Mindfulness, the art of paying attention to what’s here and to what’s happening now, has become a fashionable topic in recent years. Perhaps this is a way in which we acknowledge that there’s a limit to the back-to-back scheduling of our lives, and the way that everything is always interrupting everything else.
When our culture has us skate over life at a breakneck pace, when the only response we seem to muster to our busyness is more busyness, the idea of some peace – some respite – seems understandably appealing.
But we misunderstand the practice of mindfulness, and the possibility of being present, if we see it as a technique to quell and soothe our restlessness.
Because being present means we actually have to face our lives rather than run from them.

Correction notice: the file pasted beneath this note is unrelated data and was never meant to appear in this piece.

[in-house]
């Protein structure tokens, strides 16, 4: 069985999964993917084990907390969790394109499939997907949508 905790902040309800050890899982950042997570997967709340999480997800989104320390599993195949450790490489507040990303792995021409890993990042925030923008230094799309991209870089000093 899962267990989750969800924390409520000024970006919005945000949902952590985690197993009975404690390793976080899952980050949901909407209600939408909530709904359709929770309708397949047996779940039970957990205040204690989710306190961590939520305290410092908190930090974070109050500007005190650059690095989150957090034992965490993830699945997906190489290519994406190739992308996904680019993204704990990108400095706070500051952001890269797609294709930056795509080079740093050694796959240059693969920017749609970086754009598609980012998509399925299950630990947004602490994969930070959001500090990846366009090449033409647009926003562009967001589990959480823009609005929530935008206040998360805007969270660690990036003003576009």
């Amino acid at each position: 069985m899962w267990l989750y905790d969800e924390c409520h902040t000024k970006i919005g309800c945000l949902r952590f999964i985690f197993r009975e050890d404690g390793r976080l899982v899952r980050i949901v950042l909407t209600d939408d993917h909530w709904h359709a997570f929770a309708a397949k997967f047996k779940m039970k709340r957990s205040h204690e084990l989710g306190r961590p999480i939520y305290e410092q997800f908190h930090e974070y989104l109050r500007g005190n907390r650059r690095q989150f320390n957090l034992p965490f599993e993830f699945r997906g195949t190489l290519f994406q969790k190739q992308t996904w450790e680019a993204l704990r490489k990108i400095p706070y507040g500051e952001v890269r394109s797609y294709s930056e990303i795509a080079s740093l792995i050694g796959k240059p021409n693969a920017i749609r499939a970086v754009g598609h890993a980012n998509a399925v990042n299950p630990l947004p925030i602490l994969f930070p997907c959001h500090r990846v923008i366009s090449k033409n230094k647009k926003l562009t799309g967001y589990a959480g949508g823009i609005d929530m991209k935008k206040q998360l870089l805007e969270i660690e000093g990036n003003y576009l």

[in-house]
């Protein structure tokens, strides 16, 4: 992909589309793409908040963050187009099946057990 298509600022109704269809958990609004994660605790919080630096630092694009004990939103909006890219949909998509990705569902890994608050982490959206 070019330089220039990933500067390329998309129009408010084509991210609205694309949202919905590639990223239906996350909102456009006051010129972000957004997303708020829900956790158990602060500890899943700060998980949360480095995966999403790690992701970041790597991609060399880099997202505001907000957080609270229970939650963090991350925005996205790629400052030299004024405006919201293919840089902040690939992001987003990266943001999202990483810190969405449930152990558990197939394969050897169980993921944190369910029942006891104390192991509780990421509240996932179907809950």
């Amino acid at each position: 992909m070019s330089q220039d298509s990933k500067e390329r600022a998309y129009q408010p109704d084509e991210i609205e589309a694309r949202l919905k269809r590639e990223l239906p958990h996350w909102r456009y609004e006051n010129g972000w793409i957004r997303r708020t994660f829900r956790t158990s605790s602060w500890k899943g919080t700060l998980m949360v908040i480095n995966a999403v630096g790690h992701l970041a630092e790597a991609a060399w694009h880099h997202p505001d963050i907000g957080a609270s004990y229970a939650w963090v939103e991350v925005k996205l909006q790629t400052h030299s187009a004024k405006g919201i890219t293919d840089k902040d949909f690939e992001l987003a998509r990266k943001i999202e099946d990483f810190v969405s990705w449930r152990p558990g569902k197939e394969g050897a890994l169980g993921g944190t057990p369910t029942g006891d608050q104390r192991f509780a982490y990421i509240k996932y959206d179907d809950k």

When we quieten ourselves enough to really listen, we come to feel our own pain and our own anxiety – as well as our love and our joy and our deep unfulfilled longing . And if we stay still for long enough, we also begin to see all of this in others. And we are called to respond.
Most of us, I think, don’t want to experience that feeling, or that responsibility, for too long. We’re happy to toy with the idea of being more present in our lives, without wanting to commit to it, at least not too much.
And in this way being present in our lives becomes another fad, a passing phase, rather than something we’ll dedicate ourselves to for its own sake.